Dig into shade gardening even just a little, and you’ll be transplanting hostas before you know it. These shade-loving perennials have easy growing personalities and when they’re happy, they eventually outgrow the space you’ve given them. The good news is that you don’t need heavy duty garden knowledge to learn how to transplant hostas. The trickiest part is knowing when to transplant hostas — and that’s not even that difficult.
Wondering when to transplant hostas? The ideal times are in spring or early autumn. In most regions, if you can time it right, plant to transplant hostas before seasonal rains arrive. That way, the rains can keep soil moist and help new plants get established more quickly. Early fall is probably the absolute best time to tackle transplanting hostas, because soil is still warm from long summer days, which means hosta roots will grow quickly. Spring transplanting also works fine as long as you wait until soil has warmed up a bit.
How often you need to transplant hostas varies. As a rule, hostas tend to grow bigger the longer they stay in one spot, so if you’re wanting a substantially sized plant, avoid frequent transplanting. If a plant has outgrown its place, then you should consider transplanting.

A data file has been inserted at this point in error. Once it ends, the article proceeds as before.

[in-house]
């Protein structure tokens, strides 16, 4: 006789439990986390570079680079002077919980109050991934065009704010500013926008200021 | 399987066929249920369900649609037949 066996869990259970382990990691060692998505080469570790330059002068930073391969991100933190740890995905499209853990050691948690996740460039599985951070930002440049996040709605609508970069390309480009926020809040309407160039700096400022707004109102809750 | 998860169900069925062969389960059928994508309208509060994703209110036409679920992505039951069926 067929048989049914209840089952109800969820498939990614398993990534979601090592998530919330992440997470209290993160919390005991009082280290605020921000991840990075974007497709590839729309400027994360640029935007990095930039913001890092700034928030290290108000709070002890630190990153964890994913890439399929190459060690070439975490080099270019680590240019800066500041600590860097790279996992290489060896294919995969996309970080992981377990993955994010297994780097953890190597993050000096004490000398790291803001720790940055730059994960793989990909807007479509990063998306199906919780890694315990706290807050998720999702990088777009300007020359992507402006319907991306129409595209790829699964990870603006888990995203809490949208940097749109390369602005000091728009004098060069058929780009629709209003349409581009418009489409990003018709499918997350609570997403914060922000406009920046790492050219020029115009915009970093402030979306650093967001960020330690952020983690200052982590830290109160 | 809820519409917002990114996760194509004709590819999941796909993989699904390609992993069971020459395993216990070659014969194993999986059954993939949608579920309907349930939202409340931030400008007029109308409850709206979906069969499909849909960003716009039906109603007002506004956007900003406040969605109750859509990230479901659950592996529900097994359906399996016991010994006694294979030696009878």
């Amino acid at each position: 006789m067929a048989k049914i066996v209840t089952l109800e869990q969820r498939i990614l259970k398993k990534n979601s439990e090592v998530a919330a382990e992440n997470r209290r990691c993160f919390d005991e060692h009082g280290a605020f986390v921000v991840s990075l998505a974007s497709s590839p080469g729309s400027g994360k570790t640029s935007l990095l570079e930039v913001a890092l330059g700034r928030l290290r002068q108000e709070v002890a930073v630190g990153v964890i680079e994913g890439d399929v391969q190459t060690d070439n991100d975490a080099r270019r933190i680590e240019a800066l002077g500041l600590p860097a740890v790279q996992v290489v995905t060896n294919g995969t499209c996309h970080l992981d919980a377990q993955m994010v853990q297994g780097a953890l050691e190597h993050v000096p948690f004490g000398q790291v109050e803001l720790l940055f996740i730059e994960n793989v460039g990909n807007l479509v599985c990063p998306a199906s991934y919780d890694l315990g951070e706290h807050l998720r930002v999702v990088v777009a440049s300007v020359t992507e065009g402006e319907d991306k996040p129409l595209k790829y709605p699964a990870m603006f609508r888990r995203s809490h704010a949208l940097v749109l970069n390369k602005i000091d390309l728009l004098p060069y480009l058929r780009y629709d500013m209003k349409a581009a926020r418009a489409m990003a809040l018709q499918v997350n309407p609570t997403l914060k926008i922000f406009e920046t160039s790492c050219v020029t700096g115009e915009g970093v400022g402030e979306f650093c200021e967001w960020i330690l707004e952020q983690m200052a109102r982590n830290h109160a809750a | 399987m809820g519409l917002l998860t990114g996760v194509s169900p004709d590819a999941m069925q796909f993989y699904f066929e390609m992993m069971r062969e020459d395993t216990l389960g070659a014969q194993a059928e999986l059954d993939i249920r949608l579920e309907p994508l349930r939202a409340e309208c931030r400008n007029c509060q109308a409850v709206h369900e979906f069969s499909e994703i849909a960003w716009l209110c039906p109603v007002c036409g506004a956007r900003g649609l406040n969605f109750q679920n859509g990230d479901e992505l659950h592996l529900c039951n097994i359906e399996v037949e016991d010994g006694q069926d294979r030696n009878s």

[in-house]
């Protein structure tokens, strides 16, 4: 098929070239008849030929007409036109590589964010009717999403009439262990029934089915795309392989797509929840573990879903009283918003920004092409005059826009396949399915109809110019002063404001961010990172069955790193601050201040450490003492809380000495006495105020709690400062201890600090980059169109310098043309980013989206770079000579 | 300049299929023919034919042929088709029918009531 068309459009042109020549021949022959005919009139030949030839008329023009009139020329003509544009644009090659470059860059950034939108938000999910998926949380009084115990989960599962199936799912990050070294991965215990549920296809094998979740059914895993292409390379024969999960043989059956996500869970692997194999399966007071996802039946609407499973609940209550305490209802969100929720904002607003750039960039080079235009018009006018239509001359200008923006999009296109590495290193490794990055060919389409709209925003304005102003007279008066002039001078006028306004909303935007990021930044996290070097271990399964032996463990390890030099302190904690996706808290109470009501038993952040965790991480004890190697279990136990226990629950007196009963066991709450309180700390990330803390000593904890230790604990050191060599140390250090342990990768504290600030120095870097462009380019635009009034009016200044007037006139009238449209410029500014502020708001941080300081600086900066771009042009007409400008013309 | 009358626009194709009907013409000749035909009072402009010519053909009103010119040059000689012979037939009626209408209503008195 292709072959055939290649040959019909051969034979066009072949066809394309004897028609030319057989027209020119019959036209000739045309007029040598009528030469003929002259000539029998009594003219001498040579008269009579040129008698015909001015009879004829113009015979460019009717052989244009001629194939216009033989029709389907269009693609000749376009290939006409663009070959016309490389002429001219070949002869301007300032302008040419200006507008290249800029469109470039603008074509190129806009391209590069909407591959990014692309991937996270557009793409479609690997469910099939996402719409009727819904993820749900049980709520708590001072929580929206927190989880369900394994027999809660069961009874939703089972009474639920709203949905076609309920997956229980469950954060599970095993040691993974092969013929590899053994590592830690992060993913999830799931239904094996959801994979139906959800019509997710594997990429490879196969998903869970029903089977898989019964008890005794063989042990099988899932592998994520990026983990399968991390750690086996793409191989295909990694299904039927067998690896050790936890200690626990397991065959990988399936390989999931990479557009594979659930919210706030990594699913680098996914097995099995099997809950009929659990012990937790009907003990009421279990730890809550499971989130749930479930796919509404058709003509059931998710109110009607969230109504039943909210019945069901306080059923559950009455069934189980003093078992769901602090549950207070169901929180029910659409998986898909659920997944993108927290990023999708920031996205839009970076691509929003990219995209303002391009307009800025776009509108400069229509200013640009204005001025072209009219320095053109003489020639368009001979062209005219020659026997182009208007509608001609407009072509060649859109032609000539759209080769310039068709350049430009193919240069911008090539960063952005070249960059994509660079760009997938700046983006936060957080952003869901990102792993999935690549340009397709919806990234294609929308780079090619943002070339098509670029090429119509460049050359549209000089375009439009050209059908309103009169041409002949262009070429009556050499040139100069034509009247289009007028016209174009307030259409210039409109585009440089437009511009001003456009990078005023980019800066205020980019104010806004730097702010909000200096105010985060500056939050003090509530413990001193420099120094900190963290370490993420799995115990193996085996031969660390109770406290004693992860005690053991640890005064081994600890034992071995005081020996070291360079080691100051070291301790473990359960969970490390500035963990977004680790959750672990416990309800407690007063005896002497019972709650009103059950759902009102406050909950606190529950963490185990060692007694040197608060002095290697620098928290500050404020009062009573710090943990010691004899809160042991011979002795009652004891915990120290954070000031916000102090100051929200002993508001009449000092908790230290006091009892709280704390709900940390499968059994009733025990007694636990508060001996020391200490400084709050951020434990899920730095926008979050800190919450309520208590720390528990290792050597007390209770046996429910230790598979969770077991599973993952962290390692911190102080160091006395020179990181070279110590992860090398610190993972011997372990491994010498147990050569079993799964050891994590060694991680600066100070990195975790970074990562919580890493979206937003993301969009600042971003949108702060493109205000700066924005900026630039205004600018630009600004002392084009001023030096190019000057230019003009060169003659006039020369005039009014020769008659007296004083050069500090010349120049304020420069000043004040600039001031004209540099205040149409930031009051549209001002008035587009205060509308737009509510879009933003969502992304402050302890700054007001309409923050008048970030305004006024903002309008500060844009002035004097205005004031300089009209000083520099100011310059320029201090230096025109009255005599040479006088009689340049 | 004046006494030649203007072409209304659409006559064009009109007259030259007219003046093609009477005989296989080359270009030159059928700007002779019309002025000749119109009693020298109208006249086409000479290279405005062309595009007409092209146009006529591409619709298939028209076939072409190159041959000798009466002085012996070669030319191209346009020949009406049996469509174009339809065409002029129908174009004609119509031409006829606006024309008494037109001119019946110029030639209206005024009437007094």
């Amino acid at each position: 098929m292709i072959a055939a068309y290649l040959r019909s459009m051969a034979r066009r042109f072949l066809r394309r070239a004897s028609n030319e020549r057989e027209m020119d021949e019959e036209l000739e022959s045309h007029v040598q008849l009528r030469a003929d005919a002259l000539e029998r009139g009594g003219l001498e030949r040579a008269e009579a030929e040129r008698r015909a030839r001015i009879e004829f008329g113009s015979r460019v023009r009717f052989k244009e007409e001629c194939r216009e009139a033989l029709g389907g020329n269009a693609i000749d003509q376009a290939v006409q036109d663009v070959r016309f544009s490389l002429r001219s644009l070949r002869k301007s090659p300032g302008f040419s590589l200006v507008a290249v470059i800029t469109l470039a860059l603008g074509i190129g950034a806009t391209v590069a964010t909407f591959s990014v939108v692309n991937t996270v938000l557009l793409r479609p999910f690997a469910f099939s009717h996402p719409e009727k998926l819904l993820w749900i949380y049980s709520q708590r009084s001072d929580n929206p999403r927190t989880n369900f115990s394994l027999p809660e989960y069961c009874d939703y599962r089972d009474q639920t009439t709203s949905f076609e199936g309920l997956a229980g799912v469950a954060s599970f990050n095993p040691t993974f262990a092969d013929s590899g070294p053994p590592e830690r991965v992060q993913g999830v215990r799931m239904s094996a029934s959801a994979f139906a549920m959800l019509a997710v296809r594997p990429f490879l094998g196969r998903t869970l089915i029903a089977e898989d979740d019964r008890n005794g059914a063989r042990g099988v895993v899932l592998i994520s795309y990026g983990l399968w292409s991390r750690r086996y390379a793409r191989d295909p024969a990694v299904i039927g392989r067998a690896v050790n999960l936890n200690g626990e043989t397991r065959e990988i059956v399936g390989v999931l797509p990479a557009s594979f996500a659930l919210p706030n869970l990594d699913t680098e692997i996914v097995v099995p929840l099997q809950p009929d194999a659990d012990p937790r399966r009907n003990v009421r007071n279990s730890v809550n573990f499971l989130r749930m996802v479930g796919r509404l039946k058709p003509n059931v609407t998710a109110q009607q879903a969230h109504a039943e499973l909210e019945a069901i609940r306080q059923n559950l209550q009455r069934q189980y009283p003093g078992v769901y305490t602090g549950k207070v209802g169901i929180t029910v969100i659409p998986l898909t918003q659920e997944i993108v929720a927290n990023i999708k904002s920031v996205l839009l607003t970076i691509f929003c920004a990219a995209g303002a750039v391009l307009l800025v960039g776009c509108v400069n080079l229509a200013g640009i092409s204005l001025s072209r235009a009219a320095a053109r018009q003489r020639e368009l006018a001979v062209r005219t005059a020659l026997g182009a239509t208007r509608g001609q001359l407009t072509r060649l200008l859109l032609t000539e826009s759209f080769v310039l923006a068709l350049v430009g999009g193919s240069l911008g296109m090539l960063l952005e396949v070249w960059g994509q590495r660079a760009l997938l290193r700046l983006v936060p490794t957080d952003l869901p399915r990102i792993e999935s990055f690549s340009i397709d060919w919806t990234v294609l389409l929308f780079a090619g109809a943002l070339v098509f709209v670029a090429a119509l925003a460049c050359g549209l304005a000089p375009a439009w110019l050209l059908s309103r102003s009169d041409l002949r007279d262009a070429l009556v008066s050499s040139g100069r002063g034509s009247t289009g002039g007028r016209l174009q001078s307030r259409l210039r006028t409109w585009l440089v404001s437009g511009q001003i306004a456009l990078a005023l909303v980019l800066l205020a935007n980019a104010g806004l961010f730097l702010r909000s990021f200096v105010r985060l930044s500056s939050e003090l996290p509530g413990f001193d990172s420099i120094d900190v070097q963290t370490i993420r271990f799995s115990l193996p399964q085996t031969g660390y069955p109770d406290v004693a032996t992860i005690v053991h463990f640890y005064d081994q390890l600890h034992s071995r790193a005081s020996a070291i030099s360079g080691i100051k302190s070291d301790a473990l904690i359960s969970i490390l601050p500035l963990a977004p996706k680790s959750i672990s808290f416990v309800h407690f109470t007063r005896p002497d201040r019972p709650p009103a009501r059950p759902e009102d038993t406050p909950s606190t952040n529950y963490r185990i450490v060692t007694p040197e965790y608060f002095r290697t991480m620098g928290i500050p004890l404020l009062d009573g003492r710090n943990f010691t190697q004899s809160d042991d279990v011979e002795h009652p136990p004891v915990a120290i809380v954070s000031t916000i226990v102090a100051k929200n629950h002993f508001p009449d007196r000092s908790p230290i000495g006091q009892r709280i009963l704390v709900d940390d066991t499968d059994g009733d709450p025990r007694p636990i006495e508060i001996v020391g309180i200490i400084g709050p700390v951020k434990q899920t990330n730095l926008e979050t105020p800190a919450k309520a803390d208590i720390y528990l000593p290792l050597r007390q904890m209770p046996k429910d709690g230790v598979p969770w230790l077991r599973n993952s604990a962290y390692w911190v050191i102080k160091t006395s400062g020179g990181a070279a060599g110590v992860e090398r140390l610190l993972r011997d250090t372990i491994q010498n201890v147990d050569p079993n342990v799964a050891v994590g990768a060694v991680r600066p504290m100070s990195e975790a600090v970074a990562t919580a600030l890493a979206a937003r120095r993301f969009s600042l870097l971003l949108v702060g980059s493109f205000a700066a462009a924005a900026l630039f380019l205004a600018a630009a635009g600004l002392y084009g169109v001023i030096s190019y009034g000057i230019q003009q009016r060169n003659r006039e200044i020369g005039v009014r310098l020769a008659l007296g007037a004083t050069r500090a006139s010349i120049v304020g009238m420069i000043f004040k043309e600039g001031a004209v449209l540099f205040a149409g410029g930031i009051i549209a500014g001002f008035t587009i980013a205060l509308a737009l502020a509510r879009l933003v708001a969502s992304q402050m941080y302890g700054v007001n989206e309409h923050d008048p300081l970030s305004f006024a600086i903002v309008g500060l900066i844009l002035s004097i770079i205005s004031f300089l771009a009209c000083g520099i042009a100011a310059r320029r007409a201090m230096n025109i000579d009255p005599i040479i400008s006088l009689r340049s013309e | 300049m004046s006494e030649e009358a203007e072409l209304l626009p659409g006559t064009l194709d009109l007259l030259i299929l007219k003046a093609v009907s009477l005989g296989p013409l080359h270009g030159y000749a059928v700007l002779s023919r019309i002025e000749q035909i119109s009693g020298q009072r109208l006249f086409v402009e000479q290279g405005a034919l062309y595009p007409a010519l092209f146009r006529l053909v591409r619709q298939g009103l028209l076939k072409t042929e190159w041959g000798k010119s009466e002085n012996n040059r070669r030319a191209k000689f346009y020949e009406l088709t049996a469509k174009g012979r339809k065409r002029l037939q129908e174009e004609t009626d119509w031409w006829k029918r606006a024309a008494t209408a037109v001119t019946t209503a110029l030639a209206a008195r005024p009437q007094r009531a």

Some hosta varieties perform like many clump-forming perennials, with older plants dying out in the center of the clump. In this situation, new growth occurs along clump edges. This new growth is often individual small plants ideal for transplanting.
Usually transplanting hostas is easy and relatively quick. Take time to prepare the soil in the new planting area. Mix in plenty of organic matter to create a soil base that’s rich and drains well. For organic matter, use compost, ground tree bark, composted manure or any other material that’s locally available to you.
When transplanting hostas, you want to get as much of the root ball as you can. This is especially important with larger plants. Start digging the plant by inserting your shovel into soil just outside the edge of the leaves. Roots typically extend this far. Insert the shovel all the way around the hosta, forming a circle. Pry the plant out of the ground. With really large plants, roots may extend up to 18 inches deep.
Once the plant is out of the ground, slide it onto a tarp. This protects surrounding plants or lawn from being inundated with soil falling off the hosta root system. It also makes it easier to tackle dividing plants, if that’s necessary. When transplanting hostas, be sure to place the new plants at the same depth they were growing previously. Water well after transplanting.